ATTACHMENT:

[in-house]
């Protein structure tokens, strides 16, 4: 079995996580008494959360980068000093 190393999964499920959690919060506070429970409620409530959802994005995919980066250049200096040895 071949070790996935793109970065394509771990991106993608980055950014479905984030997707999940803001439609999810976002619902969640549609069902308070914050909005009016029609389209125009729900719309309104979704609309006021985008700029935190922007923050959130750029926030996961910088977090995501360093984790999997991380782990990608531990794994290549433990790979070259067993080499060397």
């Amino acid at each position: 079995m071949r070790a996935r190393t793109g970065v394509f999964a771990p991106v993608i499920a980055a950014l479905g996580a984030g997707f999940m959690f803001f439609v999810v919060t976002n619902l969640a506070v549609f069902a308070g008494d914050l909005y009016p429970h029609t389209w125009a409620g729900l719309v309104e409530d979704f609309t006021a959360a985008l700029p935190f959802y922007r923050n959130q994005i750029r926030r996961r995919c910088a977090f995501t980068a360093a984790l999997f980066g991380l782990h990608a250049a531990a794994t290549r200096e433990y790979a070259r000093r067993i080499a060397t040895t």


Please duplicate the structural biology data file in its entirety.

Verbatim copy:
[in-house]
């Protein structure tokens, strides 16, 4: 079995996580008494959360980068000093 190393999964499920959690919060506070429970409620409530959802994005995919980066250049200096040895 071949070790996935793109970065394509771990991106993608980055950014479905984030997707999940803001439609999810976002619902969640549609069902308070914050909005009016029609389209125009729900719309309104979704609309006021985008700029935190922007923050959130750029926030996961910088977090995501360093984790999997991380782990990608531990794994290549433990790979070259067993080499060397």
């Amino acid at each position: 079995m071949r070790a996935r190393t793109g970065v394509f999964a771990p991106v993608i499920a980055a950014l479905g996580a984030g997707f999940m959690f803001f439609v999810v919060t976002n619902l969640a506070v549609f069902a308070g008494d914050l909005y009016p429970h029609t389209w125009a409620g729900l719309v309104e409530d979704f609309t006021a959360a985008l700029p935190f959802y922007r923050n959130q994005i750029r926030r996961r995919c910088a977090f995501t980068a360093a984790l999997f980066g991380l782990h990608a250049a531990a794994t290549r200096e433990y790979a070259r000093r067993i080499a060397t040895t």